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Costly river clean up plan

NAIROBI, Kenya, Dec 4 -The government intends to use Sh15 billion to rehabilitate polluted rivers in Nairobi over a three-year period.

Addressing a consultative forum of the 17 Ministries enlisted for the project on Thursday, Prime Minister Raila Odinga said the Treasury had already set aside Sh4.5 billion for the undertaking.

Mr Odinga revealed that donors and development partners had expressed willingness to foot the remaining chunk of the bill.

 “The Minister for Environment has assured me that we can restore these rivers by hook or crook and if that is what it will take, I will stand by him,” Mr Odinga said.

The premier warned developers whose property falls within a 30 meter-riparian reserve that their investments would be brought down.

 “As from today, those who approve building and construction plans must ensure that the uses of 30 meter riparian are restricted to those of sustainable ecological development,” the Premier directed.

The PM attributed the sorry state of rivers in Nairobi to poor management of waste disposal but reiterated that the current situation would not be entertained.

He ordered the ministries to create a budget line specifically to address way of reversing the environmental rot along the rivers of Ngong, Kamiti, Ruaka, Gatharaini, Nairobi, and Mathare whose water canals remain clogged.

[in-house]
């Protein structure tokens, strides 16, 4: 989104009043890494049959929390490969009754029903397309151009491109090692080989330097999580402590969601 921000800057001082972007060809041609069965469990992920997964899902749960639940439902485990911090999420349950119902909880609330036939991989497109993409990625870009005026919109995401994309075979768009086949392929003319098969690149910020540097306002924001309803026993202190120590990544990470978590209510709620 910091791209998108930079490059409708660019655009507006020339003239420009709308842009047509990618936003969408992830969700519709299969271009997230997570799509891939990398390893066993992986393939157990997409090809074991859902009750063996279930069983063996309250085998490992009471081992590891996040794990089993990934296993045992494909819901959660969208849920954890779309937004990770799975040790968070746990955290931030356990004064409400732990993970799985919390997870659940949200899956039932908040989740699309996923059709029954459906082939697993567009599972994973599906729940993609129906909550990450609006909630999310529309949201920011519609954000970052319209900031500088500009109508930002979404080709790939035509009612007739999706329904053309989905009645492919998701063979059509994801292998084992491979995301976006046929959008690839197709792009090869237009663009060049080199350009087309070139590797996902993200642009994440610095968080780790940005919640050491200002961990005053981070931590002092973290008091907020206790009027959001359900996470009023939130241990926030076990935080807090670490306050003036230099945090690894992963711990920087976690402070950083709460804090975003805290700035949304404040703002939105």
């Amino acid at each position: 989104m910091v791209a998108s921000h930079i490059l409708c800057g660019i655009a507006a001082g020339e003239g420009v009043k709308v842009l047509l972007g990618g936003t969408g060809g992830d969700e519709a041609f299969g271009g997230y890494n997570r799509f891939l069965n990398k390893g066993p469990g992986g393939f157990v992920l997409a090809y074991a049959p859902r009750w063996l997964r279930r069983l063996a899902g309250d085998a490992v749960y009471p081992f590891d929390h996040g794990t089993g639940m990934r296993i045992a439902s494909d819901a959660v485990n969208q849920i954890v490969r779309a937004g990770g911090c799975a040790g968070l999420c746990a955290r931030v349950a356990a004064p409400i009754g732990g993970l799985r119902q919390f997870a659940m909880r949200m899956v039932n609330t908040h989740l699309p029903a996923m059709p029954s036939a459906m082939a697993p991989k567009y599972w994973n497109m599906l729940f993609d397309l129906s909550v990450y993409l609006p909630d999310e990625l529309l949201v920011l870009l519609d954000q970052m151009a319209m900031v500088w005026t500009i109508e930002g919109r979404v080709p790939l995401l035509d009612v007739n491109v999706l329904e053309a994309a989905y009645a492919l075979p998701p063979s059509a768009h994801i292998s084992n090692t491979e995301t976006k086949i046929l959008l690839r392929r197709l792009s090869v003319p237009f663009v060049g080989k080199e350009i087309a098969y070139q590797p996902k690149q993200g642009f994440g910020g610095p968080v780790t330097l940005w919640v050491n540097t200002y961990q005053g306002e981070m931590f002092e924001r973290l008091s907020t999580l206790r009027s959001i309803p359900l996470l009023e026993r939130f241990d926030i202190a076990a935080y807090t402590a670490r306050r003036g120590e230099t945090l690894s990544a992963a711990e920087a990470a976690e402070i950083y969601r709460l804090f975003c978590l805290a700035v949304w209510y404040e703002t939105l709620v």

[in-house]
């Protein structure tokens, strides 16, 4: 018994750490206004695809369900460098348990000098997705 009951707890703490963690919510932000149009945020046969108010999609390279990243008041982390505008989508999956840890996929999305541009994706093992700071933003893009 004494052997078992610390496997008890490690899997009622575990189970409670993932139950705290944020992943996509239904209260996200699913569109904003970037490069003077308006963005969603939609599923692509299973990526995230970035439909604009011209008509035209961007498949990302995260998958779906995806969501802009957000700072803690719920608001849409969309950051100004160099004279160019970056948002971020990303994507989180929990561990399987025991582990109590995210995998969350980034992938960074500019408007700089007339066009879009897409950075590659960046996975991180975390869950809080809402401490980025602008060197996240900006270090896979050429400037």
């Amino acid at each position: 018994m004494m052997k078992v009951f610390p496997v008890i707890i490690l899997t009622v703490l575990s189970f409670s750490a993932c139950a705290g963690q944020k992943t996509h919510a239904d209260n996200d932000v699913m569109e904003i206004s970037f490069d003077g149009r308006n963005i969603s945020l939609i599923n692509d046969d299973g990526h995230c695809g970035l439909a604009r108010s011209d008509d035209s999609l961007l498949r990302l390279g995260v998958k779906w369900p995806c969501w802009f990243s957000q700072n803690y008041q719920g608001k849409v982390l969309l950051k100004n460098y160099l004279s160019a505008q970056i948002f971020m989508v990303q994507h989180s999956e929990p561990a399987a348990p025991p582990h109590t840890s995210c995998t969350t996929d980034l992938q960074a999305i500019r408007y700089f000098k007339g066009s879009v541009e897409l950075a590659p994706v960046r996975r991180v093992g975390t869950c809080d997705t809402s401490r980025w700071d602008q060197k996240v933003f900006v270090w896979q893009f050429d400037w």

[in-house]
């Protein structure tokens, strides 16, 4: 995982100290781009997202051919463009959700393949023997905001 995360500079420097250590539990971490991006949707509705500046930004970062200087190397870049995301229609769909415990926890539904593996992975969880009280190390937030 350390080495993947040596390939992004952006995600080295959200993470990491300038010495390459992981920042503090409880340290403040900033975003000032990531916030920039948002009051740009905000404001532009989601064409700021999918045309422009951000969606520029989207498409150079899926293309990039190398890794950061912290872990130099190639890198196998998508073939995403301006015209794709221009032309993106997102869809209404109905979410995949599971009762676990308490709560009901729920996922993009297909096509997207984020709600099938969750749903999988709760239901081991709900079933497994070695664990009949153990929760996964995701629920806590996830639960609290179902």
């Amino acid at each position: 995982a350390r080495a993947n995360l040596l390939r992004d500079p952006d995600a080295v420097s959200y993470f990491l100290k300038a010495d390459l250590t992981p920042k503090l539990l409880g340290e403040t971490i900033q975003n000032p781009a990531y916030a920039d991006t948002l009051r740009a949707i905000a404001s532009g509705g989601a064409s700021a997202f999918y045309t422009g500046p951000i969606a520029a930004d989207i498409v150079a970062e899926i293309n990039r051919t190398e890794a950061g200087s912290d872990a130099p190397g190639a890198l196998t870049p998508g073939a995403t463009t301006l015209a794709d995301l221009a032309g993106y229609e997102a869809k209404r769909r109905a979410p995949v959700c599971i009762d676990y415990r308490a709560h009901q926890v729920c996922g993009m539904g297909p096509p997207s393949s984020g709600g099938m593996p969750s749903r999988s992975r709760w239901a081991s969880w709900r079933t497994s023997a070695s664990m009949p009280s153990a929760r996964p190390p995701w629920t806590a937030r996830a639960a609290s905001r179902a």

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Mr Odinga revisited government’s hard-line stance to protect further depletion of the Mau forest in spite of resistance from several quarters. He said the country had the responsibility to conserve the environment for the posterity of future generations.

“The impact of human activities on the environment is enormous and hard decisions must be taken to safeguard the ecosystem not only in Mau but in the Mt Kenya, the Aberdares, Cherangany and Mt Elgon where the survival of the forest cover was under threat,” the PM said.

Mr Odinga challenged the private sector and other corporations to chip in and finance the rehabilitation.

The PM said the restoration of the rivers would create jobs as many people would be absorbed into the waste management activities and waterfront related businesses which he said had thrived in other developed countries.

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